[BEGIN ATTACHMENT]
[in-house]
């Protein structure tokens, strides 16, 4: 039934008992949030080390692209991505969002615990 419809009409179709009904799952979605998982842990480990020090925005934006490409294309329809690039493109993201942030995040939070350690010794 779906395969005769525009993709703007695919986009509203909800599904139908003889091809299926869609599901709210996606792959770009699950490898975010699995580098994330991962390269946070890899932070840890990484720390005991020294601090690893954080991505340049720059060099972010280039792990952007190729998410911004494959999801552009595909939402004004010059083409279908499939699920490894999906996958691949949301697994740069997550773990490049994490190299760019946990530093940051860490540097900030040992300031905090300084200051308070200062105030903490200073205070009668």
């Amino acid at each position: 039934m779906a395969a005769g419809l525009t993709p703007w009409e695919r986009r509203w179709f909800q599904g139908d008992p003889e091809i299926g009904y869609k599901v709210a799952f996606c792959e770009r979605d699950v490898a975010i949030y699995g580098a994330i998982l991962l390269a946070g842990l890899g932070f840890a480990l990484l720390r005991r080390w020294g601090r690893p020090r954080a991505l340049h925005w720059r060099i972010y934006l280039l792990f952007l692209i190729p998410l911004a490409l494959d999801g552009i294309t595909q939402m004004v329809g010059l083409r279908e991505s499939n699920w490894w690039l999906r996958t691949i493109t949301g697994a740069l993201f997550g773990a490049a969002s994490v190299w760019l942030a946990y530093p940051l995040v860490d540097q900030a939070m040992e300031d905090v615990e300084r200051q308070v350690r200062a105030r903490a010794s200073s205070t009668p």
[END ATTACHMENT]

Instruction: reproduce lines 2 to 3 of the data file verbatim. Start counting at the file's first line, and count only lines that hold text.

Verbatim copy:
């Protein structure tokens, strides 16, 4: 039934008992949030080390692209991505969002615990 419809009409179709009904799952979605998982842990480990020090925005934006490409294309329809690039493109993201942030995040939070350690010794 779906395969005769525009993709703007695919986009509203909800599904139908003889091809299926869609599901709210996606792959770009699950490898975010699995580098994330991962390269946070890899932070840890990484720390005991020294601090690893954080991505340049720059060099972010280039792990952007190729998410911004494959999801552009595909939402004004010059083409279908499939699920490894999906996958691949949301697994740069997550773990490049994490190299760019946990530093940051860490540097900030040992300031905090300084200051308070200062105030903490200073205070009668």
């Amino acid at each position: 039934m779906a395969a005769g419809l525009t993709p703007w009409e695919r986009r509203w179709f909800q599904g139908d008992p003889e091809i299926g009904y869609k599901v709210a799952f996606c792959e770009r979605d699950v490898a975010i949030y699995g580098a994330i998982l991962l390269a946070g842990l890899g932070f840890a480990l990484l720390r005991r080390w020294g601090r690893p020090r954080a991505l340049h925005w720059r060099i972010y934006l280039l792990f952007l692209i190729p998410l911004a490409l494959d999801g552009i294309t595909q939402m004004v329809g010059l083409r279908e991505s499939n699920w490894w690039l999906r996958t691949i493109t949301g697994a740069l993201f997550g773990a490049a969002s994490v190299w760019l942030a946990y530093p940051l995040v860490d540097q900030a939070m040992e300031d905090v615990e300084r200051q308070v350690r200062a105030r903490a010794s200073s205070t009668p």